A Prospective Phase I/II Study using Proton Beam Radiation to Deliver 82GyE to Men with Localized Prostate Cancer: Preliminary Results of ACR 0312

Reviewer: Nathan Jones DO
Abramson Cancer Center of the University of Pennsylvania
Last Modified: September 24, 2008

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Presenter: Anthony Zietman
Presenter's Affiliation: Massachusetts General Hospital, Boston, MA
Type of Session: Scientific

Background

  • Prospective randomized studies have shown dose escalation to be effective in prostate cancer
  • A previous study of dose escalation to 79.2 Gy utilized conformal photon therapy to 50.4 with a proton boost to the prostate
  • With prostate, as well as in other sites, dose escalation is typically associated with increased toxicity, increased conformality, or both
  • The purpose of this study is to assess the toxicity and efficacy of proton therapy alone to 82 GyE to the prostate

Materials and Methods

  • 85 men were enrolled in this single-arm trial from 2004-2006 at Massachusetts General Hospital and Loma Linda University Medical Center
  • Median age was 63 years
  • All patients had T1-T2 tumors with PSA < 15 ng/dL
  • Patients were excluded when they had prior pelvic radiation therapy, history of urethral strictures, or were taking coumadin
  • There was no exclusion based on Gleason grade
  • All patients were treated with opposed lateral proton fields using 2 GyE daily fractions
  • A passive scattering proton beam was utilized
  • Daily guidance was achieved with either ultrasound BAT or fiducials
  • Margins to PTV were 1 cm with 0.5 cm posteriorly for the first 50 Gy and then the GTV alone was treated for the final 32 Gy with no additional margin
  • Primary endpoint was late grade 3-4 GU/GI toxicity on the RTOG scale
  • Secondary endpoints were both PSA and local failure
  • A supplemental endpoint was added for those patients treated at MGH as patients were given a validated questionnaire to report symptoms prior to radiation and 12 months following completion of treatment

Results

  • Median follow-up is 23 months
  • Acute grade 2+ toxicity rates were 1% and 14% for GI and GU respectively
  • Acute grade 3+ toxicity rates were 0% and 1% for GI and GU respectively
  • Late grade 2+ toxicity rates were 12% and 30% for GI and GU respectively
  • Late grade 3+ toxicity rates were 1% and 8% for GI and GU respectively
  • There were 2 grade 4 late toxicities, both in one single patient who experienced both hematuria and rectal ulceration
    • This patient was noted to have a very large prostate
  • Among the 35 men who completed the quality of life questionnaire, a significant increase in obstruction/irritation and sexual dysfunction were noted at 12 months
    • There were no significant changes in incontinence or bowel complaints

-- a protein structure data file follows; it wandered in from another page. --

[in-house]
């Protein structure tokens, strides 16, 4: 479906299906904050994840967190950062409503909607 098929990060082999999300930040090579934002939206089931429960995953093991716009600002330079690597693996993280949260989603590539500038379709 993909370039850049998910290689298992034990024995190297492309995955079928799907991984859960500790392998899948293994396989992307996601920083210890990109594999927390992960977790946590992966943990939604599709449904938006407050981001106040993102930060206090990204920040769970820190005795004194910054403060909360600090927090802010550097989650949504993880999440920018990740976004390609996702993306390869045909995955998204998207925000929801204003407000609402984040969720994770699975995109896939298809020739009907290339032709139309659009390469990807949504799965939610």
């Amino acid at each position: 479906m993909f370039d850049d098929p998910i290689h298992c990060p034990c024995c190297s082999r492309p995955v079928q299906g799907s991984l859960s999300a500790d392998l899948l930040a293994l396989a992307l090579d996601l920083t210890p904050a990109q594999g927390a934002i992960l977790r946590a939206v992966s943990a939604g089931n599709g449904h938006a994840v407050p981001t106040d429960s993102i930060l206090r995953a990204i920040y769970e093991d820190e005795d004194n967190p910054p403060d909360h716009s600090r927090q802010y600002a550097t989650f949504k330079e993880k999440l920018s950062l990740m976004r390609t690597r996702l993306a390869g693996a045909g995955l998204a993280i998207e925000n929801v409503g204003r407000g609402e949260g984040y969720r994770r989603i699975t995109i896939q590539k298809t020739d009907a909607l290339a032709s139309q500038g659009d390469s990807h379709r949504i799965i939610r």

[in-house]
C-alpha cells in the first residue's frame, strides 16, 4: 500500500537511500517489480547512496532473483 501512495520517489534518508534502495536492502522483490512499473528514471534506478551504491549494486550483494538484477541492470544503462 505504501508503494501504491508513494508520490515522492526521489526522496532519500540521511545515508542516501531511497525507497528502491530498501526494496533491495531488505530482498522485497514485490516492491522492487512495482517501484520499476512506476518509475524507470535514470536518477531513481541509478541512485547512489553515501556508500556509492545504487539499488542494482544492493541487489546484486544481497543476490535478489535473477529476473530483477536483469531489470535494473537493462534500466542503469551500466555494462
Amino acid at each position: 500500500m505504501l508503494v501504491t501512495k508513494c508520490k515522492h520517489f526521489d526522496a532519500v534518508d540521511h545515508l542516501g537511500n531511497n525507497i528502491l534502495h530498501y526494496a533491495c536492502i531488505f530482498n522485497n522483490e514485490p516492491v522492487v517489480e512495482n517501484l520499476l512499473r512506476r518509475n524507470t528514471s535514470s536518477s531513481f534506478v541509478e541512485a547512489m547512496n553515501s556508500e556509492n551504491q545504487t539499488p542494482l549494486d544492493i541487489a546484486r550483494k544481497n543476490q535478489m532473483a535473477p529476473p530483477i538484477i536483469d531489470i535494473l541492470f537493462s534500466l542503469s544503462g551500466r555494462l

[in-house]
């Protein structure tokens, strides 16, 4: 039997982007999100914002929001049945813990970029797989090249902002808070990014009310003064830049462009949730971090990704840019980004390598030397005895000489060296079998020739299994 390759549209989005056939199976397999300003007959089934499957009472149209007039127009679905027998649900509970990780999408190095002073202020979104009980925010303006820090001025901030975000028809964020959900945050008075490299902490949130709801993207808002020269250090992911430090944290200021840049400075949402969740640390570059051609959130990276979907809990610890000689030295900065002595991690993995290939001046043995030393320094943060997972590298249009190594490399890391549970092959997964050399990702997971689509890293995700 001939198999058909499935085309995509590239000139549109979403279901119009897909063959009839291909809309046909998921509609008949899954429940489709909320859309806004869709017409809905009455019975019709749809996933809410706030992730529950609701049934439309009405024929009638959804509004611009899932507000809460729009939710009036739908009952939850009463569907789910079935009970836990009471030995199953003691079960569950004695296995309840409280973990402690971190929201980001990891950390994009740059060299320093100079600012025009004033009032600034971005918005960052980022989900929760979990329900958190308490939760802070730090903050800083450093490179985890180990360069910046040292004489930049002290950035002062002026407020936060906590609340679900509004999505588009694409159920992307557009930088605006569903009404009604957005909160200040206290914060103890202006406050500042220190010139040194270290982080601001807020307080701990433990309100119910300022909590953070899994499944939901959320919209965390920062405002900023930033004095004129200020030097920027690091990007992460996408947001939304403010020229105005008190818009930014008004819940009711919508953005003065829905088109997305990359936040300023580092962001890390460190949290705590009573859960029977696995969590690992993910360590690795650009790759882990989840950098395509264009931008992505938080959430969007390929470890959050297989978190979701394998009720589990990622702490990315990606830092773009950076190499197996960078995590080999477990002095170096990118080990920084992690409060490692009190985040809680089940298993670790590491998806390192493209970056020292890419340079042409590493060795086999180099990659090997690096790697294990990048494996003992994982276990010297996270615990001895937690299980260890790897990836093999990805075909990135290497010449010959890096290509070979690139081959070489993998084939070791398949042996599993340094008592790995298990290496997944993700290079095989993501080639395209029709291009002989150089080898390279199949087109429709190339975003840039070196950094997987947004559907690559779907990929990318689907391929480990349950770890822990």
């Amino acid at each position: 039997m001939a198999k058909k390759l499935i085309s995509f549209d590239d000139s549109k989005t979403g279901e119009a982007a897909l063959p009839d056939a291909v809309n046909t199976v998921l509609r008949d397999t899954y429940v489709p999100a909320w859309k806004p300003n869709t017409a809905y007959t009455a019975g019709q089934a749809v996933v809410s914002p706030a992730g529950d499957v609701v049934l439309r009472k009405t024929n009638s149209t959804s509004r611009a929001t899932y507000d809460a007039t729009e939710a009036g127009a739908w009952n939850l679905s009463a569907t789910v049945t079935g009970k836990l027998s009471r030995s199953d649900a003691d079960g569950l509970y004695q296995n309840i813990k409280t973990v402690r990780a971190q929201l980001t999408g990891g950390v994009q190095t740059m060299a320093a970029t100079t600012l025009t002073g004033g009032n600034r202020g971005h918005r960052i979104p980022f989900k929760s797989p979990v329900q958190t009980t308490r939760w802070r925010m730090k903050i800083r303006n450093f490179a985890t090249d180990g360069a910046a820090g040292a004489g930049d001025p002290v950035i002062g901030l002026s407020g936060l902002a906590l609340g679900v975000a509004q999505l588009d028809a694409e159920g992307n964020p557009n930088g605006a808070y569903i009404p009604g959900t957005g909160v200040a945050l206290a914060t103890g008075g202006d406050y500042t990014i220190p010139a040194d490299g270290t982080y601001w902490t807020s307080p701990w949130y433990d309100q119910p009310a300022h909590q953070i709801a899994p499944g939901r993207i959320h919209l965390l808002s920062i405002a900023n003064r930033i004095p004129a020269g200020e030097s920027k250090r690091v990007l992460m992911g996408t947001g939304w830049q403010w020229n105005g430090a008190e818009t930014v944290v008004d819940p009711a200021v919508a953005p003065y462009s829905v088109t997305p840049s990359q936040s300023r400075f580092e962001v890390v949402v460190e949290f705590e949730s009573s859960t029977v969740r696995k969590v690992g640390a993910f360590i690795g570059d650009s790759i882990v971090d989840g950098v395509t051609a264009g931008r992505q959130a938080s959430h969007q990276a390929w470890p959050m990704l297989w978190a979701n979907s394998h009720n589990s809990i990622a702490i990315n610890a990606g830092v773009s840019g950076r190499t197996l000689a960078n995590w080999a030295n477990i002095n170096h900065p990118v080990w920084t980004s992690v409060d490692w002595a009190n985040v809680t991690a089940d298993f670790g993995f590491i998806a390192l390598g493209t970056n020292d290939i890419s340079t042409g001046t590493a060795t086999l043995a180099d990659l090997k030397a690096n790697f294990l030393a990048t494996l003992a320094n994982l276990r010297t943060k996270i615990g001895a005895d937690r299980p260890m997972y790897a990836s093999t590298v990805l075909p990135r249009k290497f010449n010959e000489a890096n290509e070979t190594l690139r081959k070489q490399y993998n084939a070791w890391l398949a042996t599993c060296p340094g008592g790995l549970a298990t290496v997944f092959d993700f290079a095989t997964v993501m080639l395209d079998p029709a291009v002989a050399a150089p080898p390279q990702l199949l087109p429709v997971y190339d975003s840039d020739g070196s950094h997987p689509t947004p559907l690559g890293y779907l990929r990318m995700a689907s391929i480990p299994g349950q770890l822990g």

Author's Conclusions

  • 82 GyE can be delivered using protons with acceptable morbidity at 2 years
  • Morbidity from protons is similar to that from conformal photon therapy
  • The author provided equipoise in stating that protons may be better, the same, or worse than photon therapy
  • Randomized comparison between proton and photon radiation therapy is warranted in prostate cancer to establish a direct comparison

Clinical/Scientific Implications

 

  • The optimal dose for prostate radiation therapy is not currently known
  • The tolerability of treatment appears to be related to both the technique of administration and the target dose
  • These data suggest acceptable toxicity with 82 GyE using opposed lateral fields and passively scattered proton beams
  • Care must be used in extrapolating these results into the general practice
    • Margins used in this study were smaller for the final 32 Gy than in prior studies
    • Small variations in pelvic positioning has the potential to significantly alter the dose distribution of a proton beam due to the differential of attenuation through bone
  • Long-term efficacy should be established, ideally through randomized data, prior to routine use of proton therapy for dose escalation in excess of 79.2 Gy

 


News
ASTRO: Combination Therapy Beneficial in Prostate Cancer

Dec 17, 2014 - Long-term survival may be increased in medium-risk prostate cancer patients who receive short-term androgen deprivation therapy before and during radiation treatment compared with men who receive radiation alone. In addition, proton beam therapy may be associated with a decreased risk of disease recurrence after 10 years and has minimal side effects after one year, according to research presented at the 51st Annual Meeting of the American Society for Radiation Oncology, held from Nov. 1 to 5 in Chicago.



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